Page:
On January 14, a new version of the proposed Washington Privacy Act, Senate Bill 6281, was introduced in the state Senate. Similar to last year’s proposed act, which Manatt covered at the time (read more here), the new bill combines key features of both the California Consumer Privacy Act (CCPA) and the General Data Protection Regulation (GDPR).
Under the bill, companies would be required to provide consumers with a “reasonably accessible, clear, and meaningful privacy notice” that contains elements similar to a notice provided under the CCPA.
Consumers would, as under the GDPR, have rights to access their personal data, to correct or delete it, to move it, and to object to automated decision making, as well as to opt out of the sale of their personal data, as under the CCPA. Moreover, consumers would be able to opt out of the processing of their personal data for targeted advertising. Companies receiving a request would need to convey that request to others who, in the past year, received the consumer’s personal data, and they would need to set up internal processes to handle appeals if they deny any requests.
As with last year’s version of the act, companies would need to sign contracts with their service providers; under the new bill, however, the terms of those contracts would increasingly resemble GDPR Article 28 processor terms for contracts between controllers and processors.
Importantly, companies would need to secure consumers’ consent before processing sensitive data, e.g., racial, religious, health, biometric and geolocation data, or any data from “a known child.” The level of consent required is similar to the heightened consent the GDPR requires: “a clear affirmative act signifying a freely given, specific, informed, and unambiguous indication of a consumer’s agreement.”
The bill does not create a private right of action for violations. Instead, the state’s attorney general would have the right to bring an action in the name of affected residents and to levy a $7,500 civil penalty per violation. Unlike the CCPA and last year’s bill, the new bill does not contain a period to cure violations before the state attorney general could bring an action.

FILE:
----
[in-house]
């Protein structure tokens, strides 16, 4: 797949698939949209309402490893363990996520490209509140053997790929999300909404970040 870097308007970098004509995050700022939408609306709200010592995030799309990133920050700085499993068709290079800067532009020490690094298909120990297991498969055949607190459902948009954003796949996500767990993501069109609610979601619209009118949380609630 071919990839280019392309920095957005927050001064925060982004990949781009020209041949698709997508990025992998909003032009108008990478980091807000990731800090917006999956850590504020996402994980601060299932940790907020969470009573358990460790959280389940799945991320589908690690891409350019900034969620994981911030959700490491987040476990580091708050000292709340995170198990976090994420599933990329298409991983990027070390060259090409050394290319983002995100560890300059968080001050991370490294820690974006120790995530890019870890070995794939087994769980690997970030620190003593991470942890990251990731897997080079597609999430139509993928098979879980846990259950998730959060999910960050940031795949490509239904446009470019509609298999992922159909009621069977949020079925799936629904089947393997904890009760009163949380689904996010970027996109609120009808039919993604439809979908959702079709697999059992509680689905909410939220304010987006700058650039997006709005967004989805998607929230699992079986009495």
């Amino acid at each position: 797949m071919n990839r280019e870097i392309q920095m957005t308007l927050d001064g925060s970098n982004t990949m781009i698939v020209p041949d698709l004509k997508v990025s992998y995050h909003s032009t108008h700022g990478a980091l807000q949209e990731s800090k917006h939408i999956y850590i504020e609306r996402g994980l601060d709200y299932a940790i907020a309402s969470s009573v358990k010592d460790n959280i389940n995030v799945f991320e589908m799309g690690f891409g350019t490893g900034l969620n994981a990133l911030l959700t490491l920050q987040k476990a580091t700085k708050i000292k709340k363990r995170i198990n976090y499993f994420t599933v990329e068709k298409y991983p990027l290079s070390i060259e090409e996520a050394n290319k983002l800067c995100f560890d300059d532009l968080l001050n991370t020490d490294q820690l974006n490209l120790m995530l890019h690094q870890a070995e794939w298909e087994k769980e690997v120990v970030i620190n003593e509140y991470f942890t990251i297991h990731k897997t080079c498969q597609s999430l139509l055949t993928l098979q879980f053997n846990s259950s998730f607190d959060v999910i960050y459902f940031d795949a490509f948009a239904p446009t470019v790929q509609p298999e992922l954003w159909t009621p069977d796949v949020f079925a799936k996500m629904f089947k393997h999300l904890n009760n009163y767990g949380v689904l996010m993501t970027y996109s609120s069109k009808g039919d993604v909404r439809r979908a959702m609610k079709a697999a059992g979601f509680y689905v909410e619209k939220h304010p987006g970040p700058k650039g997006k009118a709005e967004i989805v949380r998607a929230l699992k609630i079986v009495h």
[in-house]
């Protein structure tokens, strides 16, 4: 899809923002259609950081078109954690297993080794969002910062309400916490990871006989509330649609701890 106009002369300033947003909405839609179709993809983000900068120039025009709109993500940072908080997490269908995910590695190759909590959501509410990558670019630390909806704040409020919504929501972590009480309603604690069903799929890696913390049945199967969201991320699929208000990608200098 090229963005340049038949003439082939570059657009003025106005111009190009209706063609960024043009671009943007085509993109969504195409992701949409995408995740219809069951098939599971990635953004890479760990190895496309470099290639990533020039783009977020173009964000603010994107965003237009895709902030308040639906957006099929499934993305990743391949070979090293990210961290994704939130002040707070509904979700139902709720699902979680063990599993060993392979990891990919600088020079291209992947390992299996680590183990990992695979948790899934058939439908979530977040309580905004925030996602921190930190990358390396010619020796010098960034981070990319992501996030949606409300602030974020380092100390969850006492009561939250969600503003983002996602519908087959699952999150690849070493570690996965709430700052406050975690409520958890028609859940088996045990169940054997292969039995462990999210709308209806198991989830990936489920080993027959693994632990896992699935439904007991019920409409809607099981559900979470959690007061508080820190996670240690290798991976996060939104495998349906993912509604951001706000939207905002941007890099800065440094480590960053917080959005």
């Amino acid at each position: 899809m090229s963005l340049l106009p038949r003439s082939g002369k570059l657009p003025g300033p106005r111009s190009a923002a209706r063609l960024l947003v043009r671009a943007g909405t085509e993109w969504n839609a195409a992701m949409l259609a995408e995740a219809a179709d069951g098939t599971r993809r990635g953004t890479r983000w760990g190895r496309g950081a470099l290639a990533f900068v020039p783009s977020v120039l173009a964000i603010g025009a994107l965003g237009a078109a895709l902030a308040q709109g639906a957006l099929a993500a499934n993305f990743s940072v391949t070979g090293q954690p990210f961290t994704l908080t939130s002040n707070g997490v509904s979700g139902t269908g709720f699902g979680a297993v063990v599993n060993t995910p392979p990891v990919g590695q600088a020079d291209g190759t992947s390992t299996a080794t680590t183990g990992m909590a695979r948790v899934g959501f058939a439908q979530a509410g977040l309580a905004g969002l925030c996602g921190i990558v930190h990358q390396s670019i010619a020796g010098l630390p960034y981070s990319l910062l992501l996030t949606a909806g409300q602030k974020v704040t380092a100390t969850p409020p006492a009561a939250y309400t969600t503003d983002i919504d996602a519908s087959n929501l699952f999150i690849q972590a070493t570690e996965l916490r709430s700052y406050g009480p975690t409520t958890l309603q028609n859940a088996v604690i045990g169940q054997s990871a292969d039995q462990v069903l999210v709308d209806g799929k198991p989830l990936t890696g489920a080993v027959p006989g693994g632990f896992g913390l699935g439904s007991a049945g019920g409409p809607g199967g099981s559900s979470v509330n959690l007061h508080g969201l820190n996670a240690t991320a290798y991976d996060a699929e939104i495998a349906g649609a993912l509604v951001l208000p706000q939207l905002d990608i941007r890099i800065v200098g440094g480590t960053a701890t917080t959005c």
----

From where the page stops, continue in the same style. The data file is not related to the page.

If approved, the law would take effect on July 31, 2021.
To read Senate Bill 6281, click here.
To read a comparison of Senate Bill 6281 against last year’s version of the Washington Privacy Act, click here.
Why it matters: If the legislature moves Senate Bill 6281 forward, Washington could join California and Nevada in the regulation of consumer privacy, giving rise to three state privacy laws that contain different requirements and different exemptions. These three laws could spur other states to quickly pass their own privacy laws with their own unique requirements and exemptions, resulting in an increasing patchwork of state privacy regulation and an increasingly difficult environment for federal lawmakers to agree on a common baseline for a nationwide law with preemptive effect. Put differently, it appears that companies should anticipate having to comply with different privacy requirements in the different states in which they operate.